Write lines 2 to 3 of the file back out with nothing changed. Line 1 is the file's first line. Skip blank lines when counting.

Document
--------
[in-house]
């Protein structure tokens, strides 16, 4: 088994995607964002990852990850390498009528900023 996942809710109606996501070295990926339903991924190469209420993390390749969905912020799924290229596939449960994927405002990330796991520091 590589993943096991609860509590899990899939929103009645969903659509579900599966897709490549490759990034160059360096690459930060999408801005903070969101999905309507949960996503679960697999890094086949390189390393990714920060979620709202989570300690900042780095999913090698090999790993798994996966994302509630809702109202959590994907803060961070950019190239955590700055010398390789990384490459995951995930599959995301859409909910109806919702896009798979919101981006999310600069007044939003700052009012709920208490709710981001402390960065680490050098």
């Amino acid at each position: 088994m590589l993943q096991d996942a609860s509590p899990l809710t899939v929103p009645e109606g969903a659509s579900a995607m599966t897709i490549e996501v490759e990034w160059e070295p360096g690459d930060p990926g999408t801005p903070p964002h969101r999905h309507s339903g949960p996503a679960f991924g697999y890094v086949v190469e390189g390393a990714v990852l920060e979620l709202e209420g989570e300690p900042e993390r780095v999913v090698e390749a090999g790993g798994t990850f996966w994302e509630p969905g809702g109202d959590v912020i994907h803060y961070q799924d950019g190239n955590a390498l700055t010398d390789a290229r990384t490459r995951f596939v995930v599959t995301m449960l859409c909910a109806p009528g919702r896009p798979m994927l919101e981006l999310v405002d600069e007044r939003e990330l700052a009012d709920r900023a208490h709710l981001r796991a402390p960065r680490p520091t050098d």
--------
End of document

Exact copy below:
């Protein structure tokens, strides 16, 4: 088994995607964002990852990850390498009528900023 996942809710109606996501070295990926339903991924190469209420993390390749969905912020799924290229596939449960994927405002990330796991520091 590589993943096991609860509590899990899939929103009645969903659509579900599966897709490549490759990034160059360096690459930060999408801005903070969101999905309507949960996503679960697999890094086949390189390393990714920060979620709202989570300690900042780095999913090698090999790993798994996966994302509630809702109202959590994907803060961070950019190239955590700055010398390789990384490459995951995930599959995301859409909910109806919702896009798979919101981006999310600069007044939003700052009012709920208490709710981001402390960065680490050098």
């Amino acid at each position: 088994m590589l993943q096991d996942a609860s509590p899990l809710t899939v929103p009645e109606g969903a659509s579900a995607m599966t897709i490549e996501v490759e990034w160059e070295p360096g690459d930060p990926g999408t801005p903070p964002h969101r999905h309507s339903g949960p996503a679960f991924g697999y890094v086949v190469e390189g390393a990714v990852l920060e979620l709202e209420g989570e300690p900042e993390r780095v999913v090698e390749a090999g790993g798994t990850f996966w994302e509630p969905g809702g109202d959590v912020i994907h803060y961070q799924d950019g190239n955590a390498l700055t010398d390789a290229r990384t490459r995951f596939v995930v599959t995301m449960l859409c909910a109806p009528g919702r896009p798979m994927l919101e981006l999310v405002d600069e007044r939003e990330l700052a009012d709920r900023a208490h709710l981001r796991a402390p960065r680490p520091t050098d």